Hunt's focus is on "measuring," but he is clearly cautioning against rushing natural syntactic development.
        Having explained that, among subordinate clauses, adjective clauses are the best measure of maturity, he continues:
        But of course subordinating clauses is not all there is to syntactic development. In every pair of examples I have given so far, it would have been possible to reduce one of the clauses still further so that it is no longer a clause at all, but merely a word or phrase consolidated inside the other clause. In this fashion two clauses will become one clause. The one clause will now be one word or one phrase longer than it was before, but it will be shorter than the two clauses were together. By throwing away some of one clause we will gain in succinctness. The final expression will be tighter, less diffuse, more mature. (734)
Hunt here clearly proposes a basic outline of natural syntactic development. Children develop mastery of the basic main clause, then expand it by embedding one clause into another (subordination), and then learn to tighten their sentences by reducing subordinate clauses to less-than-clause constructions.
        We should note that Hunt's conclusion clarifies and supports O'Donnell's previously noted "enigma": "kindergarten children used relative clauses more frequently than did children at any other stage . . ." (60) As O'Donnell himself suggested, children may more easily produce A bird that was in the tree . . .  than A bird in the tree . . . . (92) Hunt is suggesting that we need to look at this in terms of full clauses. Thus the "kernel" sentences will be A bird was chirping and The bird was in the tree. The first stage of syntactic development is to embed the entire second clause into the first, thereby producing a relative clause: A bird that was in the tree was chirping.  After the child has cognitively mastered that construction (which may take years), the subordinate clause is reduced to a simple prepositional phrase: A bird in the tree was chirping.  As this development proceeds, the relative clauses that O'Donnell found to be so frequent and so enigmatic in the writing of kindergarten children simply disappear.
       In 1977, Hunt published "Early Blooming and Late Blooming Syntactic Structures." Like "Recent Measures," it is short, easy to understand, and very important for anyone interested in natural syntactic development. Unlike his earlier and most famous study, the study reported in "Blooming" involves what Hunt calls "rewriting" as opposed to "freewriting."  Whereas for the earlier study he had simply collected samples of whatever the students were writing about for school, in this "rewriting" study participants were given the "Aluminum" passage and asked to rewrite it. The "Aluminum" passage is written in very short sentences. Hunt includes the entire passage at the end of the article, but he discusses the first six sentences: 1) "Aluminum is a metal." 2) "It is abundant." 3) "It has many uses." 4) "It comes from bauxite." 5) "Bauxite is an ore." 6) "Bauxite looks like clay."  In explaining the advantages of the passage as a research tool, Hunt notes that "since all students rewrite the same passage, all students end up saying the same thing -- or almost the same thing. What differs is how they say it. Their outputs are strictly comparable." (92) The passage can be an excellent research tool. Like all these research reports, this one is crammed with data and ideas which fascinate those of us who are interested in the problem. Here, however, I have to limit myself to two of what Hunt considers the middle and later blooming constructions.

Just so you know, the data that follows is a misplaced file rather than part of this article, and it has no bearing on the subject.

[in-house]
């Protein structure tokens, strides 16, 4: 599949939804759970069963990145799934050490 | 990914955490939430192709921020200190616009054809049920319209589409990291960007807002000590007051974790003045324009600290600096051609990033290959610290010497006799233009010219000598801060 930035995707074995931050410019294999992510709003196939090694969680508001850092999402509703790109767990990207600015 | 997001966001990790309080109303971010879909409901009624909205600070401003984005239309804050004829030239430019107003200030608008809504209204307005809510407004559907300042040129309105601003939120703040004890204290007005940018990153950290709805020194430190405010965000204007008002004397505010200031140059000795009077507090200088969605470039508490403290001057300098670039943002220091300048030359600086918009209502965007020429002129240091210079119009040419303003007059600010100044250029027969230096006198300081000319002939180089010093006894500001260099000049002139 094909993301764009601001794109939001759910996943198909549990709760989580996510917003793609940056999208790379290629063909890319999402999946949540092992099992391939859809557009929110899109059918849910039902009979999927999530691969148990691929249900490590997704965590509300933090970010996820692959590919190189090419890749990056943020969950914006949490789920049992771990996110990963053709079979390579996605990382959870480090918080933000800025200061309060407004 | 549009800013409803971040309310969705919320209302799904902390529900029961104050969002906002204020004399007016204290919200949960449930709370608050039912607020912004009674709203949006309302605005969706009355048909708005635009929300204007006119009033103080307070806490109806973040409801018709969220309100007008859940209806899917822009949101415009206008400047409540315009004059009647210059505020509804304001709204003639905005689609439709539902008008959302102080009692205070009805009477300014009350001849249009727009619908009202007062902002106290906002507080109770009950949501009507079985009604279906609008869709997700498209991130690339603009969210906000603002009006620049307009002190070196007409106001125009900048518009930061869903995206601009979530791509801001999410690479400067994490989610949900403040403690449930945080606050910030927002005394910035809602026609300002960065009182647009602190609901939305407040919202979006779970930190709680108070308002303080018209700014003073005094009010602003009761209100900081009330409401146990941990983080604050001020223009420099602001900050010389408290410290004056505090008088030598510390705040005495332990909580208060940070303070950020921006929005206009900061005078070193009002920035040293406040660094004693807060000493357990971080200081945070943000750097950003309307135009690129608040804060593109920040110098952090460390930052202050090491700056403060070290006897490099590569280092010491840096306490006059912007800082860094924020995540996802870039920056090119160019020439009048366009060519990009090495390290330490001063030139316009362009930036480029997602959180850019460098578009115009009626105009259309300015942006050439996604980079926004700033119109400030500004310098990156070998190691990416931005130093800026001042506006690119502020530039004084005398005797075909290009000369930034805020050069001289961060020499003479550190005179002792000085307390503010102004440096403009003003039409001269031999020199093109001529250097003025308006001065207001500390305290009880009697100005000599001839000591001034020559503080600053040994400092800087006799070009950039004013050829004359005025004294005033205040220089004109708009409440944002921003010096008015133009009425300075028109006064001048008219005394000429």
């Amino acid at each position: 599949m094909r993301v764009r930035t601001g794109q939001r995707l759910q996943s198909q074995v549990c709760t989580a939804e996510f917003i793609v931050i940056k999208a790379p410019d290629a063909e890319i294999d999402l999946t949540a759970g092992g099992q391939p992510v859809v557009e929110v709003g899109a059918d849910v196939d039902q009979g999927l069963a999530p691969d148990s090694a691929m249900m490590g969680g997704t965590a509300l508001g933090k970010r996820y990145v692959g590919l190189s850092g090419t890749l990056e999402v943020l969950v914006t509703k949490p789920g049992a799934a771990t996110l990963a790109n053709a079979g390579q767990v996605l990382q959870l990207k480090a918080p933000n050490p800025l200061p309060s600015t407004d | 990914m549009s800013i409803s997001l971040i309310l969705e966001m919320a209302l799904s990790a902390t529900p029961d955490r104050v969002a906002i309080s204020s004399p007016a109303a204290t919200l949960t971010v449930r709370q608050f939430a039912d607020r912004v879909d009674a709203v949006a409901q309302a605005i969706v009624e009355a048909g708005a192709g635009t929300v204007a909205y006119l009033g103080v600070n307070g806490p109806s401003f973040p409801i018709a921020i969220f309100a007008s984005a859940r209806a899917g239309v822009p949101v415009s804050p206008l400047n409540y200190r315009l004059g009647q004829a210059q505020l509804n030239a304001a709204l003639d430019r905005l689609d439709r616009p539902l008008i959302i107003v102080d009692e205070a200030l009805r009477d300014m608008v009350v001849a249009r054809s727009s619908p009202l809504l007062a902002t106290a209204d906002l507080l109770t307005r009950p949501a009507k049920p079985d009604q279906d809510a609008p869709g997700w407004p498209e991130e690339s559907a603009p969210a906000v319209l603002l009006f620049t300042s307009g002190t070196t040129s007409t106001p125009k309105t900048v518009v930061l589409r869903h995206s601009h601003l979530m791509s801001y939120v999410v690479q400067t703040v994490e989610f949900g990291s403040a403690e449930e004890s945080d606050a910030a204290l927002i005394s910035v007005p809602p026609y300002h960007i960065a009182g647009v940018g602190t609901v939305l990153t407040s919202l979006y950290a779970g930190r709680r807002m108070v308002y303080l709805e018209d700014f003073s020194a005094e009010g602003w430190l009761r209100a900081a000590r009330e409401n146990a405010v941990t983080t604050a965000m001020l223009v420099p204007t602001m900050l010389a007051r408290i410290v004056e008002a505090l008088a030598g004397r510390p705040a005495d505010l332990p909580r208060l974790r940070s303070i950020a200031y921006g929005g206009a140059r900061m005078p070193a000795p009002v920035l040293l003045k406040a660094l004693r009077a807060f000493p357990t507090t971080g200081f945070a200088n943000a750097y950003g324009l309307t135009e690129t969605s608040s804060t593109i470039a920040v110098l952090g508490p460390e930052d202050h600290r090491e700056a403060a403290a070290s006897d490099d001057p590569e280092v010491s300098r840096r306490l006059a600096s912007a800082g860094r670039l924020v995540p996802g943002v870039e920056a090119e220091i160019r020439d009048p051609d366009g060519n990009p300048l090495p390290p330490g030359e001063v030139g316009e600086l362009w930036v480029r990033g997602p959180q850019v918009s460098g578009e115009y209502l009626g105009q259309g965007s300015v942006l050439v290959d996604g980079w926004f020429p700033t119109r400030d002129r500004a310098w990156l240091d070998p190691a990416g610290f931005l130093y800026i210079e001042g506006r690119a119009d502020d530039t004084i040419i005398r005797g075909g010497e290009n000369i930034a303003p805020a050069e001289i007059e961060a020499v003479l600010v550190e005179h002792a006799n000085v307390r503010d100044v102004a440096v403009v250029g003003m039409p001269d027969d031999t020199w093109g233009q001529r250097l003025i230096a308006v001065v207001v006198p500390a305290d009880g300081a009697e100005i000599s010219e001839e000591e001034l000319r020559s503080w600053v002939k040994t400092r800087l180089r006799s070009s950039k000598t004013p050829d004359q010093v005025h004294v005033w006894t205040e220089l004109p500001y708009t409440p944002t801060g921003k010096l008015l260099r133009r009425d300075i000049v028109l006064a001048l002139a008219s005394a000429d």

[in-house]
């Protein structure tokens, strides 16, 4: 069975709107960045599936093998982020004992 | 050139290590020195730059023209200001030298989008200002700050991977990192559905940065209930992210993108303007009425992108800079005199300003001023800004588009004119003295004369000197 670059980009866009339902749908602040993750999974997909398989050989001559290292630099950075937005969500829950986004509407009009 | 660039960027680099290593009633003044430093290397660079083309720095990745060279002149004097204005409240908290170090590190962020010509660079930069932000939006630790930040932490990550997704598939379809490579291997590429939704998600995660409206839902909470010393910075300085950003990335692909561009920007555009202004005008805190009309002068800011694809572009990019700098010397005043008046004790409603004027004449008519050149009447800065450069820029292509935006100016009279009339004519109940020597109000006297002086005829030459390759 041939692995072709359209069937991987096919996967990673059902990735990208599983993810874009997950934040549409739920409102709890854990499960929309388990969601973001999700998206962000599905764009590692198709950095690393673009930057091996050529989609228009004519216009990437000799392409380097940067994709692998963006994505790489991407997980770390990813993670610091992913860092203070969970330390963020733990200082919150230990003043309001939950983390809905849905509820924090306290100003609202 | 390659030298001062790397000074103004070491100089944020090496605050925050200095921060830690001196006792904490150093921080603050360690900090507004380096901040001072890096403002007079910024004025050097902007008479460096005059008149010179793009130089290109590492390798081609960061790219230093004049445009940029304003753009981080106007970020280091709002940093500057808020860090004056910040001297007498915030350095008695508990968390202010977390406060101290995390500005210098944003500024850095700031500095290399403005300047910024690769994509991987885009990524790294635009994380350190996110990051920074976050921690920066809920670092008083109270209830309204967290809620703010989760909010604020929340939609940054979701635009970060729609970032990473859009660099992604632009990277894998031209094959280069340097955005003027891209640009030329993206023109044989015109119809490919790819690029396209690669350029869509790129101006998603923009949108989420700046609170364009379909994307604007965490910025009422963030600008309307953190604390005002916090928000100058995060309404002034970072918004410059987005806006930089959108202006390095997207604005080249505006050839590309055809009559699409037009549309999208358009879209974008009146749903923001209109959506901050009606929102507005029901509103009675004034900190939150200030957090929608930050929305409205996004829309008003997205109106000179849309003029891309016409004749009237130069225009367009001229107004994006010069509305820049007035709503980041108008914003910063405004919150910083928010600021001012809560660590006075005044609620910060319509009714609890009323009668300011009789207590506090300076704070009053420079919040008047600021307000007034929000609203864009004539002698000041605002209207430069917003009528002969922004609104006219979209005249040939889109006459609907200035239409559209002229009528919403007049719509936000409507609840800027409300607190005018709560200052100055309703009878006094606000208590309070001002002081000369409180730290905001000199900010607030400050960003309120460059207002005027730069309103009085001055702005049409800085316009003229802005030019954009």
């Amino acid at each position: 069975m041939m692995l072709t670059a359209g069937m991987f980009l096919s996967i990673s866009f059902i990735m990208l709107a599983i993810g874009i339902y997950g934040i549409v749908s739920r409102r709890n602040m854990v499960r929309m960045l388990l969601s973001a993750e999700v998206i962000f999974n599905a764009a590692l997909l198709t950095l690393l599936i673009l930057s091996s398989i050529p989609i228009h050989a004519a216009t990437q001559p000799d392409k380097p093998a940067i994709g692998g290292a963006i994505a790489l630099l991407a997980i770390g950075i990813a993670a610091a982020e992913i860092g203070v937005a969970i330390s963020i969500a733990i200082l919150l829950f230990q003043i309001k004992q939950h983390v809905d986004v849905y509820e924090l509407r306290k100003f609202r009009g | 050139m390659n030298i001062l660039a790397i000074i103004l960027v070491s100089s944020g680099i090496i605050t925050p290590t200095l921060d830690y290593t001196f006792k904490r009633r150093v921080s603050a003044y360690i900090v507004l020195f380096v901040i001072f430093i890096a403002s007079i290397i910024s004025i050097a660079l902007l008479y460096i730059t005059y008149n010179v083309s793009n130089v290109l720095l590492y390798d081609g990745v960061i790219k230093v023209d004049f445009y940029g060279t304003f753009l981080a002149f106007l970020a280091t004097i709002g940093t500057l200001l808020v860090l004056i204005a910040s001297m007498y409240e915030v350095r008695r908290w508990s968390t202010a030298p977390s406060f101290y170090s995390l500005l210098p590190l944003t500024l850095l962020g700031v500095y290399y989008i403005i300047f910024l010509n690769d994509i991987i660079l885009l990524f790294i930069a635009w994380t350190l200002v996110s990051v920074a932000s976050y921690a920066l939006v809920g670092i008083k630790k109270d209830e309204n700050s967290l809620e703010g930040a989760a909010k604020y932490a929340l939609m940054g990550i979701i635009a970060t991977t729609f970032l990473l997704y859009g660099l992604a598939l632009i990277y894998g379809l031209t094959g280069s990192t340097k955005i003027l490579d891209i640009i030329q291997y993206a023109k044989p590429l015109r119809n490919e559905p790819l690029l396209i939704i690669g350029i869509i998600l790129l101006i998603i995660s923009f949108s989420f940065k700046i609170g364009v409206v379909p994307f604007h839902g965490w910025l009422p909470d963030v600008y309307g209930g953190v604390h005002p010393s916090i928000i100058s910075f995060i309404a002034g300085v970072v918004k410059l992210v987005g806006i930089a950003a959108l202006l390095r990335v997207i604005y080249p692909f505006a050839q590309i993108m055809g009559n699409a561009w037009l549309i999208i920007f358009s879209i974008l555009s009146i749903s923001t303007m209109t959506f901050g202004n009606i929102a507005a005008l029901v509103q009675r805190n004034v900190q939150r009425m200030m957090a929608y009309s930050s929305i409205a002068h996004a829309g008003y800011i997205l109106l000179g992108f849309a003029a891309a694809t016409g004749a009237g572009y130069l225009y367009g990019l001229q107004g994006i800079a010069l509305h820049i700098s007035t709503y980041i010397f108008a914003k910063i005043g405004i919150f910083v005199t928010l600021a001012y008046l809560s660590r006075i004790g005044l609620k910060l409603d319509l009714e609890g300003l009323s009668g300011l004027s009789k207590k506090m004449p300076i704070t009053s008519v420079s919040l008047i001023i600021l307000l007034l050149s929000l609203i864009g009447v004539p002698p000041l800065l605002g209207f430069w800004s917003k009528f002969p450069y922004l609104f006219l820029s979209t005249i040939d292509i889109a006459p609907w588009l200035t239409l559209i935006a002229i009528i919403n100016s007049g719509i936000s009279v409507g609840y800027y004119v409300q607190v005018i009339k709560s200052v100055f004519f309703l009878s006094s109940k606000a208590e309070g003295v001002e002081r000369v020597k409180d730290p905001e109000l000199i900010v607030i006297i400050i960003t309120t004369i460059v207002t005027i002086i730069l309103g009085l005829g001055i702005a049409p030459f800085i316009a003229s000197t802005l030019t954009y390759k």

The first of these is the appositive. For adults, appositives appear to be relatively simple constructions in which the syntactic connection results from an identity of meaning, and not from a preposition or from a subordinate conjunction -- Winchester, a city in Virginia, is a beautiful place to live in. From the perspective of natural syntactic development, however, appositives are much more complicated. Fourth graders, for example, tend to write lists that appear to be appositives -- Our house has five rooms a kitchen, a living room, a bathroom, and two bedrooms. Such lists, which usually appear at the ends of sentences, are probably produced as afterthoughts, i. e., they are probably not generated by embedding one sentence into another and dropping the connecting words.